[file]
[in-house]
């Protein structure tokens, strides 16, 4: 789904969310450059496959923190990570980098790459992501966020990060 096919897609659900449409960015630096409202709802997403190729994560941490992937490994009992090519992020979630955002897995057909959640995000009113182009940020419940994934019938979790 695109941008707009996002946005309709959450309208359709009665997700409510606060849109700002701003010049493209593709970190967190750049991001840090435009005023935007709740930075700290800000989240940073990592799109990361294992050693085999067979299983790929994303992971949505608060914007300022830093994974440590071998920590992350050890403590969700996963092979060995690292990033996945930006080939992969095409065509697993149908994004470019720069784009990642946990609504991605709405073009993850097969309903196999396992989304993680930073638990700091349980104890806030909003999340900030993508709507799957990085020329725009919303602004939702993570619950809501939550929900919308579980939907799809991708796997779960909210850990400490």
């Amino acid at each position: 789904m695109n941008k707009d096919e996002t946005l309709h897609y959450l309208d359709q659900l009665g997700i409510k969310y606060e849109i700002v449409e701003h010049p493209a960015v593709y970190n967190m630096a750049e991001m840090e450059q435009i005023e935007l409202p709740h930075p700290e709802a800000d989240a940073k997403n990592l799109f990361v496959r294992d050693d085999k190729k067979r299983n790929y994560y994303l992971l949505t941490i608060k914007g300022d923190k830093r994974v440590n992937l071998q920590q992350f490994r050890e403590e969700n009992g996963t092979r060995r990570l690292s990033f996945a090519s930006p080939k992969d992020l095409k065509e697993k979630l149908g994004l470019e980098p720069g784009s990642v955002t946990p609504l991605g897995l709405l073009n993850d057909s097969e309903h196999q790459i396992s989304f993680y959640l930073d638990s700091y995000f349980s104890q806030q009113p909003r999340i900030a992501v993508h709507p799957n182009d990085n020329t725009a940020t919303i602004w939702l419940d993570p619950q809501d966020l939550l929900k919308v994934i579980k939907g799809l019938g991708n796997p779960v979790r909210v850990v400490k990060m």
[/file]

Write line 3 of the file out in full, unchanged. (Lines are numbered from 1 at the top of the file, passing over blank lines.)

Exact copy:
């Amino acid at each position: 789904m695109n941008k707009d096919e996002t946005l309709h897609y959450l309208d359709q659900l009665g997700i409510k969310y606060e849109i700002v449409e701003h010049p493209a960015v593709y970190n967190m630096a750049e991001m840090e450059q435009i005023e935007l409202p709740h930075p700290e709802a800000d989240a940073k997403n990592l799109f990361v496959r294992d050693d085999k190729k067979r299983n790929y994560y994303l992971l949505t941490i608060k914007g300022d923190k830093r994974v440590n992937l071998q920590q992350f490994r050890e403590e969700n009992g996963t092979r060995r990570l690292s990033f996945a090519s930006p080939k992969d992020l095409k065509e697993k979630l149908g994004l470019e980098p720069g784009s990642v955002t946990p609504l991605g897995l709405l073009n993850d057909s097969e309903h196999q790459i396992s989304f993680y959640l930073d638990s700091y995000f349980s104890q806030q009113p909003r999340i900030a992501v993508h709507p799957n182009d990085n020329t725009a940020t919303i602004w939702l419940d993570p619950q809501d966020l939550l929900k919308v994934i579980k939907g799809l019938g991708n796997p779960v979790r909210v850990v400490k990060m």